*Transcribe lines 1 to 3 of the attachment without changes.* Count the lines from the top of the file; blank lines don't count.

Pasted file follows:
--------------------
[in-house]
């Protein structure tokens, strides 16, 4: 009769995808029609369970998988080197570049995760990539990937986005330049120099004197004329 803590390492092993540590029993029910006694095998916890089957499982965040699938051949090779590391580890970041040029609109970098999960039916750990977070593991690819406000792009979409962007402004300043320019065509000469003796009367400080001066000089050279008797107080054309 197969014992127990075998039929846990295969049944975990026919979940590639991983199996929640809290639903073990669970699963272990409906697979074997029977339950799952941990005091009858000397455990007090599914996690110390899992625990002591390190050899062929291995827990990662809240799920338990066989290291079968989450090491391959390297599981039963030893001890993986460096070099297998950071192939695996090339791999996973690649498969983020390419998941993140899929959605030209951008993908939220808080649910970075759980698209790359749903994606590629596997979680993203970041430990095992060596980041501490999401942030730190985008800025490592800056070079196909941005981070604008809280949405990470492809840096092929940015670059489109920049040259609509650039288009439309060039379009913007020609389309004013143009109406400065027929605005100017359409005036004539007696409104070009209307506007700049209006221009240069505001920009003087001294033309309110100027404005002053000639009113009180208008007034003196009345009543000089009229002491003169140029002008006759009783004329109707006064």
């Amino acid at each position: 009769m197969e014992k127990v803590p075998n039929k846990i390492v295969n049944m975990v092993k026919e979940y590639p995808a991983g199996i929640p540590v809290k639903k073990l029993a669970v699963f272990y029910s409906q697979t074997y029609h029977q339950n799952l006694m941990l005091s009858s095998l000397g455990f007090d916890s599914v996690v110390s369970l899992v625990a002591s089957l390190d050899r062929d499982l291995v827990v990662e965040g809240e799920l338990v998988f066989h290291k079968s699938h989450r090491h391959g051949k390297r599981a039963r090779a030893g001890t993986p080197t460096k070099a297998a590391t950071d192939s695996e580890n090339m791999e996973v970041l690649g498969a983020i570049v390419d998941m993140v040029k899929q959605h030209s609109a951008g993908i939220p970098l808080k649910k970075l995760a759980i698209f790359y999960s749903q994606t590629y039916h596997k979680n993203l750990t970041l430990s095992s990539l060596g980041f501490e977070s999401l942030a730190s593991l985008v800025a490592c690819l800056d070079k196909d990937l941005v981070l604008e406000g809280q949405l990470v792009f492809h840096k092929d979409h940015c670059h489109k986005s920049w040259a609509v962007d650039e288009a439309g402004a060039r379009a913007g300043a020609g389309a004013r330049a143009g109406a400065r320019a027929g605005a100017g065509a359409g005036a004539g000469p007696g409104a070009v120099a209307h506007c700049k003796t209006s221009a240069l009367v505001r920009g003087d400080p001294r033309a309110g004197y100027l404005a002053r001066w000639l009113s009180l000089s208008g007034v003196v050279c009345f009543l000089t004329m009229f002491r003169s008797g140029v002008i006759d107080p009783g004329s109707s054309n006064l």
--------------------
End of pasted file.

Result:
[in-house]
């Protein structure tokens, strides 16, 4: 009769995808029609369970998988080197570049995760990539990937986005330049120099004197004329 803590390492092993540590029993029910006694095998916890089957499982965040699938051949090779590391580890970041040029609109970098999960039916750990977070593991690819406000792009979409962007402004300043320019065509000469003796009367400080001066000089050279008797107080054309 197969014992127990075998039929846990295969049944975990026919979940590639991983199996929640809290639903073990669970699963272990409906697979074997029977339950799952941990005091009858000397455990007090599914996690110390899992625990002591390190050899062929291995827990990662809240799920338990066989290291079968989450090491391959390297599981039963030893001890993986460096070099297998950071192939695996090339791999996973690649498969983020390419998941993140899929959605030209951008993908939220808080649910970075759980698209790359749903994606590629596997979680993203970041430990095992060596980041501490999401942030730190985008800025490592800056070079196909941005981070604008809280949405990470492809840096092929940015670059489109920049040259609509650039288009439309060039379009913007020609389309004013143009109406400065027929605005100017359409005036004539007696409104070009209307506007700049209006221009240069505001920009003087001294033309309110100027404005002053000639009113009180208008007034003196009345009543000089009229002491003169140029002008006759009783004329109707006064």
């Amino acid at each position: 009769m197969e014992k127990v803590p075998n039929k846990i390492v295969n049944m975990v092993k026919e979940y590639p995808a991983g199996i929640p540590v809290k639903k073990l029993a669970v699963f272990y029910s409906q697979t074997y029609h029977q339950n799952l006694m941990l005091s009858s095998l000397g455990f007090d916890s599914v996690v110390s369970l899992v625990a002591s089957l390190d050899r062929d499982l291995v827990v990662e965040g809240e799920l338990v998988f066989h290291k079968s699938h989450r090491h391959g051949k390297r599981a039963r090779a030893g001890t993986p080197t460096k070099a297998a590391t950071d192939s695996e580890n090339m791999e996973v970041l690649g498969a983020i570049v390419d998941m993140v040029k899929q959605h030209s609109a951008g993908i939220p970098l808080k649910k970075l995760a759980i698209f790359y999960s749903q994606t590629y039916h596997k979680n993203l750990t970041l430990s095992s990539l060596g980041f501490e977070s999401l942030a730190s593991l985008v800025a490592c690819l800056d070079k196909d990937l941005v981070l604008e406000g809280q949405l990470v792009f492809h840096k092929d979409h940015c670059h489109k986005s920049w040259a609509v962007d650039e288009a439309g402004a060039r379009a913007g300043a020609g389309a004013r330049a143009g109406a400065r320019a027929g605005a100017g065509a359409g005036a004539g000469p007696g409104a070009v120099a209307h506007c700049k003796t209006s221009a240069l009367v505001r920009g003087d400080p001294r033309a309110g004197y100027l404005a002053r001066w000639l009113s009180l000089s208008g007034v003196v050279c009345f009543l000089t004329m009229f002491r003169s008797g140029v002008i006759d107080p009783g004329s109707s054309n006064l």